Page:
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Southwest Museum: Don't Call Moving Van Yet : Art: The Mt. Washington facility continues to look at expansion as one of its options.


The Southwest Museum, facing growing protest in its community and among politicians over disclosures that it was considering moving, will reevaluate architectural plans for major expansion at its present Mt. Washington site, according to top museum officials.

Museum officials have scheduled a meeting today with an architectural firm involved in a mid-'80s feasibility study that looked into the possibility of expanding gallery and storage space and adding a parking garage, according to key board members and the museum director.

Meanwhile, Willis B. Wood Jr., chairman of the museum's long-term planning committee, said that "a strong majority of the board, if not unanimous, close to unanimous" would prefer to find a solution to the museum's problems that would make moving unnecessary.

Wood's remark came in response to questions about an apparently increasing number of complaints over the museum's decision to consider relocation proposals from real estate developers, local governments and other museums.

Concern has been voiced that the Southwest Museum, which has one of the nation's major collections of American Indian art and artifacts, could go the way of New York City's Museum of the American Indian. That museum was forced by financial pressures to merge with the Smithsonian Institution in Washington. The New York facility will eventually be closed.

"We are trying to find a solution for the museum without any preconceived ideas, except that we know we have a lot of problems here," Wood said. He hopes to complete a study of options for the museum by the middle of the year, he said. "We disclosed what we were doing, probably the wrong way and inartfully, because we wanted the community to be aware, not because we had made a decision."

Other recent developments relating to the Southwest Museum and its possible ripple effect on the nascent Latino Museum of History, Art and Culture, include:

* Museum officials have said that they may try to separately dispose of the Casa de Adobe, a reproduction built in the 1920s of an 1850s-era California hacienda, situated on North Figueroa Street near the Southwest Museum. The museum is also considering selling a house it owns adjacent to the Casa de Adobe.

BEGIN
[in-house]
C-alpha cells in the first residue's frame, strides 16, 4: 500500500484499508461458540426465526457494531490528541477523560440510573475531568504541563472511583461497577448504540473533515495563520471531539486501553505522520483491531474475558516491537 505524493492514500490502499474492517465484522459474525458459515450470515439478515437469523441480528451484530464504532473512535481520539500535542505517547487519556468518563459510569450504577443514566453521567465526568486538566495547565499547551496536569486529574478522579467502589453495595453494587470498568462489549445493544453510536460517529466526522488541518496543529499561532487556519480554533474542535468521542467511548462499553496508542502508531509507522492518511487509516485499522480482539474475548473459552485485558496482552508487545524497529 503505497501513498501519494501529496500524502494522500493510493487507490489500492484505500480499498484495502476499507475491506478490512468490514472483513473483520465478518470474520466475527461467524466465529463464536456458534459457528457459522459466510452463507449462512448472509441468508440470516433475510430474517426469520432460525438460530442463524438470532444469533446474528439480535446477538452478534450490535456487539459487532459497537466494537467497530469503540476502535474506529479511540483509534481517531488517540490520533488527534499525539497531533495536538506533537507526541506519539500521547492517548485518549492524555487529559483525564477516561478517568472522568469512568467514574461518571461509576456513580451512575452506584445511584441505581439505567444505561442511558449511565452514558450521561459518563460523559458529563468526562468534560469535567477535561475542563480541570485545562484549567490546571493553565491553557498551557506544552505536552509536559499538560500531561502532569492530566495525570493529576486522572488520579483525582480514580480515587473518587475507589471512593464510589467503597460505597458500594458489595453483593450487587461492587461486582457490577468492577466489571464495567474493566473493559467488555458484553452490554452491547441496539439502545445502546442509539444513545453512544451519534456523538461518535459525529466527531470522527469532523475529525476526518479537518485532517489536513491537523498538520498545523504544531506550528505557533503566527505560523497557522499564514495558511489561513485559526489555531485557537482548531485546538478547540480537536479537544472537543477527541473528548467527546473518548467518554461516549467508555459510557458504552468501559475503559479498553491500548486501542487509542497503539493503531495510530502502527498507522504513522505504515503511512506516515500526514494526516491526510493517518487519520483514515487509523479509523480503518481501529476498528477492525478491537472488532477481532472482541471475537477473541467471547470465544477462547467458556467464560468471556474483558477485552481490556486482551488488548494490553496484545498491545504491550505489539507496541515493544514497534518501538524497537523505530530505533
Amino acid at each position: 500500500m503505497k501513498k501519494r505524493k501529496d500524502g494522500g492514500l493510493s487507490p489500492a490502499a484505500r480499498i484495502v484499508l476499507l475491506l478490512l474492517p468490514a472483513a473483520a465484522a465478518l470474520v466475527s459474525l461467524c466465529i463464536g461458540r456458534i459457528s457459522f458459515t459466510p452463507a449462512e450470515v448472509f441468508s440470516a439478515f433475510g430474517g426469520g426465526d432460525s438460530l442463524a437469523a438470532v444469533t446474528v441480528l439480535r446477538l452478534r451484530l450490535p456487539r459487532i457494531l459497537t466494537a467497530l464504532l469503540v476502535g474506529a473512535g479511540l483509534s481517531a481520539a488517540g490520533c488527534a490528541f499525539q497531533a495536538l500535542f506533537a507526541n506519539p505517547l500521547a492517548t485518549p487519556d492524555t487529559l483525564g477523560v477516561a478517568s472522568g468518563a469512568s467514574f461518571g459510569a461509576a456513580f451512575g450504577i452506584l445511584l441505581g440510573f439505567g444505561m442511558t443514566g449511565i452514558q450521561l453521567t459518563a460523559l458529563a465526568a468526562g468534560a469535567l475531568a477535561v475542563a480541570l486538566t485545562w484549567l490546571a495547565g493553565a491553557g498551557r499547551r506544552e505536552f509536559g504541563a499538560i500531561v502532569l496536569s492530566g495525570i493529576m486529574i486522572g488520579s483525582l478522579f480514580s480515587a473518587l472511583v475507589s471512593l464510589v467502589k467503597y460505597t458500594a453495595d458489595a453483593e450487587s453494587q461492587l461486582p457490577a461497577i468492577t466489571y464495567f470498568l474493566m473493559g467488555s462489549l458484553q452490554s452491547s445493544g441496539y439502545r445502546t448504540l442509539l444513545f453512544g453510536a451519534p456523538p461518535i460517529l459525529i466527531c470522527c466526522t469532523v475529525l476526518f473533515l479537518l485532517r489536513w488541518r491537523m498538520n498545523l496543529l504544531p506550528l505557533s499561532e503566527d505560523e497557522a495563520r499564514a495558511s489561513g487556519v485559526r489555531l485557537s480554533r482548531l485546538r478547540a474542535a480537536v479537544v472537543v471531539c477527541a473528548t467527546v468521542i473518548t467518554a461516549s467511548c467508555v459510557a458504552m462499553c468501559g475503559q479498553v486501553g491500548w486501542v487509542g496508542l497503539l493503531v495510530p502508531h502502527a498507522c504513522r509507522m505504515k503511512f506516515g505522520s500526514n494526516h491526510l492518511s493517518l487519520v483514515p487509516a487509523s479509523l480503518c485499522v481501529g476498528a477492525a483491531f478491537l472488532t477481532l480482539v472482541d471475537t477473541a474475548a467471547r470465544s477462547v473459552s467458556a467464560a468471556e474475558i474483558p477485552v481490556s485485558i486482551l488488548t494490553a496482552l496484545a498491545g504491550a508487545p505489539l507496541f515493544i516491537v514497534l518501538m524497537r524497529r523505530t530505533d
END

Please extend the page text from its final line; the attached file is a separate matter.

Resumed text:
* Members of the board of the newly organized Latino Museum, which is attempting to find a temporary or permanent site and is beginning to assemble its collection, said they had all but ruled out the possibility of locating at the Southwest Museum site.

That option was one of several proposed in a state-financed study regarding the Latino museum completed in 1987. Board members of both institutions agreed that the two museums are organizationally too incompatible to make any plan for shared quarters practical. Latino Museum board members said that even if the Southwest Museum were to move, the Southwest complex may require renovations that would be prohibitively expensive.

* The Latino Museum also was abandoning plans to move to temporary quarters at the present site of Lawry's California Center. Lawry's Foods Inc., which announced last year that it would gradually end seasoning manufacturing at the facility, said this week it was seeking a buyer for the entire property, including its Lawry's California Center restaurant. The museum said the decision by Lawry's made it impossible for the new Latino institution to respond quickly enough to consider purchasing the facility. The fate of the restaurant itself remained unclear.

The Southwest Museum has also said that anticipated operating budget deficits in view of a continuing recession may mean cutting back some of its operations within the next two weeks. Jerome Selmer, the museum's executive director, declined to be specific, but said the cutbacks would be noticeable to the public. In past budget-crunch situations, the Southwest has restricted its hours of operation and closed its library.

Today's scheduled discussions with the architectural firm that initially studied the possibility of expansion on the site do not mean the museum board has ruled out relocating the museum, however. The museum currently has 48,000 square feet of space; officials say the size of the facility needs to be doubled. The Italianate structure was built by Charles Fletcher Lummis in 1914.

"Let's say that, if we were starting from scratch, is this where we would put the museum? Would it be this configuration?" asked Southwest Museum President James F. Dickason, in a recent interview that included Wood and Selmer. "The answer is obviously 'No,' " Dickason said. "Is this the best place for us to be (now)? The answer is obviously 'No.' Can we survive here? Maybe, but there are a lot of strikes against it. This is the most god-awful layout that anybody could ever conceive."

Wood said that disposition of the existing complex would necessarily be part of any decision the museum ultimately reaches.

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